Japanese supermarket sells beer cans dented in earthquake by branding them ‘heroes’

A supermarket clerk marketed the beers as ‘heroes’ of the earthquake which encouraged people to purchase them at their regular price. — Pictures via Twitter/utsukushimarock
A supermarket clerk marketed the beers as ‘heroes’ of the earthquake which encouraged people to purchase them at their regular price. — Pictures via Twitter/utsukushimarock

Subscribe to our Telegram channel for the latest updates on news you need to know.


PETALING JAYA, Feb 25 — A supermarket in Fukushima, Japan has sold off beer damaged by the recent earthquake by branding them as “heroes.”

According to an NHK report, the 7.1 magnitude earthquake, which struck the Tohoku region on February 13, caused a ceiling in the Happy Food RE Fanz supermarket in Date to collapse and rattle its merchandise off the shelves.

Around 40 cans of beer were dented as a result.

While this typically would have meant that the beers would be destined for the discounted goods bin, store clerk Yohei Sato decided to give the cans a second chance by calling them the “heroes” of the earthquake.

He shared photos of a handwritten sign he put up next to the battered items along with a cute drawing of a bruised-up beer can that had “survived” the earthquake.

“These are the heroes who bravely stood up to the earthquake.

“I don’t want them to be treated like fallen and damaged products that sell at a discount.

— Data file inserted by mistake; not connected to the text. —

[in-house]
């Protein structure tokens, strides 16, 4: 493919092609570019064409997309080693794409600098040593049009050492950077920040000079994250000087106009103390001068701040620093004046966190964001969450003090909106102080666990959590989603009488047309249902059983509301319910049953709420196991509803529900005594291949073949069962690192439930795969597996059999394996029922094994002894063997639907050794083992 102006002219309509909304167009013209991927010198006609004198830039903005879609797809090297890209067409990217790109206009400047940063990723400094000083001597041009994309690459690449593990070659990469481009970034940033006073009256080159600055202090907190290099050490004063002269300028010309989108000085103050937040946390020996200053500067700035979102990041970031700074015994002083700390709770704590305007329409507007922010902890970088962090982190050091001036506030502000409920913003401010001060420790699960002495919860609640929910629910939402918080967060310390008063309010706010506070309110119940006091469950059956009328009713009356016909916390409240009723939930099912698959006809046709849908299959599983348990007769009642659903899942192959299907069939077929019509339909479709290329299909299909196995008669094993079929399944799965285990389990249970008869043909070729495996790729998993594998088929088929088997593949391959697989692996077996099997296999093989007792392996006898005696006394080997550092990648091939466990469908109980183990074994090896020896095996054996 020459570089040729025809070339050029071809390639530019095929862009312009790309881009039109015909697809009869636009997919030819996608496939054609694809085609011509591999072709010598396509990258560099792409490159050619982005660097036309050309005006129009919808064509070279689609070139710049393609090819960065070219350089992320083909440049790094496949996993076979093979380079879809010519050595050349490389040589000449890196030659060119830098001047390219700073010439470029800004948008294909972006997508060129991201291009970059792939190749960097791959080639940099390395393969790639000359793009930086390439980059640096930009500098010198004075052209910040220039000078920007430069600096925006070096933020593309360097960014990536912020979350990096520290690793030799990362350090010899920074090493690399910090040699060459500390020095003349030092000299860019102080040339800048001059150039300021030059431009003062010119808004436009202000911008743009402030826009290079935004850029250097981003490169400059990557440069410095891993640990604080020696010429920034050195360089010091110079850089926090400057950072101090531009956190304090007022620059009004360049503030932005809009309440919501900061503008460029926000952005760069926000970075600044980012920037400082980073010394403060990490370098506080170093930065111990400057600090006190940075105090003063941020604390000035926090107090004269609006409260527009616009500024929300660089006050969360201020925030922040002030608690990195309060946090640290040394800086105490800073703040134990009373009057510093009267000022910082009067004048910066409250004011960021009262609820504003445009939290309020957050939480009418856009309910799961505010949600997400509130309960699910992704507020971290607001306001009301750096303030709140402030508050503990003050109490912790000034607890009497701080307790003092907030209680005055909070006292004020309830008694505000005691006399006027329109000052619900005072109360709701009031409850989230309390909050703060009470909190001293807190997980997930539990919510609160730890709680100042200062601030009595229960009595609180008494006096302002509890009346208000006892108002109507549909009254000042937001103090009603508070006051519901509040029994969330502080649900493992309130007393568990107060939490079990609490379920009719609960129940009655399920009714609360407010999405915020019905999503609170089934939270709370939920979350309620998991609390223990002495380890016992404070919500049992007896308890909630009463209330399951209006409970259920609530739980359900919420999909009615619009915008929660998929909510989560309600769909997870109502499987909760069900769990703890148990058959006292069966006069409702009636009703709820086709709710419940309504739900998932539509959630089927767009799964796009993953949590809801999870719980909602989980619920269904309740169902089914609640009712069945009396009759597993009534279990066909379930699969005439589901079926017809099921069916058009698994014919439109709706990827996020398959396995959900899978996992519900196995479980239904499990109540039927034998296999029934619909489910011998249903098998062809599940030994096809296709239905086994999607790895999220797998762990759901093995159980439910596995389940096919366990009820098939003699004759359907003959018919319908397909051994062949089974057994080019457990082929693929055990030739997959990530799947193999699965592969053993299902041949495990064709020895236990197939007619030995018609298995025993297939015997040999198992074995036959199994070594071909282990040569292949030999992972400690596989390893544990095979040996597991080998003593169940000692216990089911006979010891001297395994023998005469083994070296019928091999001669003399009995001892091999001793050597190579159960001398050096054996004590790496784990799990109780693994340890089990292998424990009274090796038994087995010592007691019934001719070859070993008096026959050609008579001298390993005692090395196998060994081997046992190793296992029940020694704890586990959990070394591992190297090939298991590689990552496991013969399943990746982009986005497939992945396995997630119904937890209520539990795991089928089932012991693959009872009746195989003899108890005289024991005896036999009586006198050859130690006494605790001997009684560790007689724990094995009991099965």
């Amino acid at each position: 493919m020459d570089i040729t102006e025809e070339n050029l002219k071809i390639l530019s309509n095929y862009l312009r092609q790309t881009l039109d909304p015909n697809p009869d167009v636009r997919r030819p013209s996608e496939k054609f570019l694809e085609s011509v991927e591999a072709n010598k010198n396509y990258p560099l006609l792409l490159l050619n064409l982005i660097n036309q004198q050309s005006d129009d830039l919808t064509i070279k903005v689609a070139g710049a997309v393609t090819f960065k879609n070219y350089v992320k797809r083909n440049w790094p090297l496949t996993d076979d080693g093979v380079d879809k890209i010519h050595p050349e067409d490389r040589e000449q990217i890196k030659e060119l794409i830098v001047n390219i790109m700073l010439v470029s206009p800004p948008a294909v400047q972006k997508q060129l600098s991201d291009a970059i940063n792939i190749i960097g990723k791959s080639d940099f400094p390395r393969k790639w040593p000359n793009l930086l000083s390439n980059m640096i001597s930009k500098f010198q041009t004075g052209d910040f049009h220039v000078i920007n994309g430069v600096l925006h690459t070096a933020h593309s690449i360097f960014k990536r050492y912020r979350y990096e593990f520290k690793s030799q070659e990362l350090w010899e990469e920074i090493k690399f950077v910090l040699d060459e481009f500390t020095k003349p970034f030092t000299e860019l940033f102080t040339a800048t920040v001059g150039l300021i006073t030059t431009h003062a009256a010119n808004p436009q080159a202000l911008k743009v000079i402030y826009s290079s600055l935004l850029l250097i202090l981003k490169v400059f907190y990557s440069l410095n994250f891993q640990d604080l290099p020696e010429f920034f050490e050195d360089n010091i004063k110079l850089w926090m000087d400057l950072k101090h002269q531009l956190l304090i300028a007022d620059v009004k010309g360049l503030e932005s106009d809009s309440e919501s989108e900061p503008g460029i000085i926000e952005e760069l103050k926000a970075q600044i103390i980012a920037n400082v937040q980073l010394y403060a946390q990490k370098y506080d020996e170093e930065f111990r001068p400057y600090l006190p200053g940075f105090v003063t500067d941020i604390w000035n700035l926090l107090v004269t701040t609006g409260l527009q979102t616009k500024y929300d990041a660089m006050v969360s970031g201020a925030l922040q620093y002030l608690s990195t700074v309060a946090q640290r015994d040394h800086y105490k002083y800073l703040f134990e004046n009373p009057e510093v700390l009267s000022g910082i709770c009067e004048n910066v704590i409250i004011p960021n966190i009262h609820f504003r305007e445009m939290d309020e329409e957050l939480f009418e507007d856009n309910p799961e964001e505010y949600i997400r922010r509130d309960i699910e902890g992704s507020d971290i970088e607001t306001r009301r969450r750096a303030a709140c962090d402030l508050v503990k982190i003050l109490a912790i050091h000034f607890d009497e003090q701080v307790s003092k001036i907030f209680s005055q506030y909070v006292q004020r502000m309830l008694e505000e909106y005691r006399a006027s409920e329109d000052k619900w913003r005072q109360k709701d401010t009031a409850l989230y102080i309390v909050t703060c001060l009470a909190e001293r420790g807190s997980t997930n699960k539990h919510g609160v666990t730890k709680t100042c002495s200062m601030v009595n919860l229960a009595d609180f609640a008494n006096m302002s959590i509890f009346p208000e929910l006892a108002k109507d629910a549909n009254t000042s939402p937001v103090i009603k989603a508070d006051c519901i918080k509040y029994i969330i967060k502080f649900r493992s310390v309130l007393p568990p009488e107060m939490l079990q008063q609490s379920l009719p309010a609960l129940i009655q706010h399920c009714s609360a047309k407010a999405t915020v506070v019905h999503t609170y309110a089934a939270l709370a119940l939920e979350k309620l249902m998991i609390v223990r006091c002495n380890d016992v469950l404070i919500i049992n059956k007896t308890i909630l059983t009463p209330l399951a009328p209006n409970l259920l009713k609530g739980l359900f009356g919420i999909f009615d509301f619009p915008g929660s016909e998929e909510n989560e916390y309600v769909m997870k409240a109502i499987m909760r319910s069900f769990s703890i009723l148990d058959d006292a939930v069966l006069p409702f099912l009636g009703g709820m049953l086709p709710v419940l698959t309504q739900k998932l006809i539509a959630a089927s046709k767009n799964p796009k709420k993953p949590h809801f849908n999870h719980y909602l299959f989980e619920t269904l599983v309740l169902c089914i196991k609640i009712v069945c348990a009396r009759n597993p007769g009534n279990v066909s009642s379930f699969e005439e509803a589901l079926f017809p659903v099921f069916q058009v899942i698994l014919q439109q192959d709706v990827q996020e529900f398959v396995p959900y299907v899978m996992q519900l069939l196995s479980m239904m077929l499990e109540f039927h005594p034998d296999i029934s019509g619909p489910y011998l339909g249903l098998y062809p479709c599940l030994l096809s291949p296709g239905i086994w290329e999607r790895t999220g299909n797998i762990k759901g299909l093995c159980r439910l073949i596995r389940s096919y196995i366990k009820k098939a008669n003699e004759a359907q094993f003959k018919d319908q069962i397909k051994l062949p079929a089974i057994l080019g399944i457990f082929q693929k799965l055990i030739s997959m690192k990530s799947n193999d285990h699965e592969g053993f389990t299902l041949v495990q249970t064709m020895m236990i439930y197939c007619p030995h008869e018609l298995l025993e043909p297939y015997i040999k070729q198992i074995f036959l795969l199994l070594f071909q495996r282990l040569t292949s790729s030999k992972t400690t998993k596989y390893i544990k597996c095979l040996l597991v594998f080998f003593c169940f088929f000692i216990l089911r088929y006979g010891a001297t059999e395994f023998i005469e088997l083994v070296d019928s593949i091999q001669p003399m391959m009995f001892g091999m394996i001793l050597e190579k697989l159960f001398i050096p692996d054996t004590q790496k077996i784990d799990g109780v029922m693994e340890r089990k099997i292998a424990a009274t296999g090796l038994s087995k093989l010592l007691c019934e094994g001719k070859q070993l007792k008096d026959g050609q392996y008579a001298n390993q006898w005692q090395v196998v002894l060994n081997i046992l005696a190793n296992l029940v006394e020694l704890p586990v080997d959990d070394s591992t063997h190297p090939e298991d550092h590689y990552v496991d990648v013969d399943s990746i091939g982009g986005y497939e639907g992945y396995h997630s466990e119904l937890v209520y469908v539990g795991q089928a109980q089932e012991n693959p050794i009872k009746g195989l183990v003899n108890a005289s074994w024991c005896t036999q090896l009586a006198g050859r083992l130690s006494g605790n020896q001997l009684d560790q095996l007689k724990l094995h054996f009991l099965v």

“Please take them with you and let them live out their lives as delicious alcohol,” read the sign, based on translations by SoraNews24.

 

The cans were sold at their normal price and Sato’s gimmick appears to have worked as shoppers snapped up the “heroic” beers.

Sato later told SoraNews24 that he managed to sell all the damaged beer cans within a matter of days.

“Thanks to everyone, they sold out earlier.

“It’s the customers who bought them who are the real heroes to our store,” said Sato.

Sato also told NHK that he views the alcoholic beverage in the store as his “children” and felt dismayed at the thought of people passing them up simply because the cans were dented.

“The alcohol is more like my children than products.

“It makes me happy to see people put the dented cans in their baskets, knowing that they will go out and be enjoyed,” he said.

Some social media users praised Sato’s ingenious stunt and said it was a smart method to give damaged goods a new lease of life.

However, others also voiced concern that this would encourage other businesses to sell defective and possibly unusable goods by creating a flashy backstory for them.

Related Articles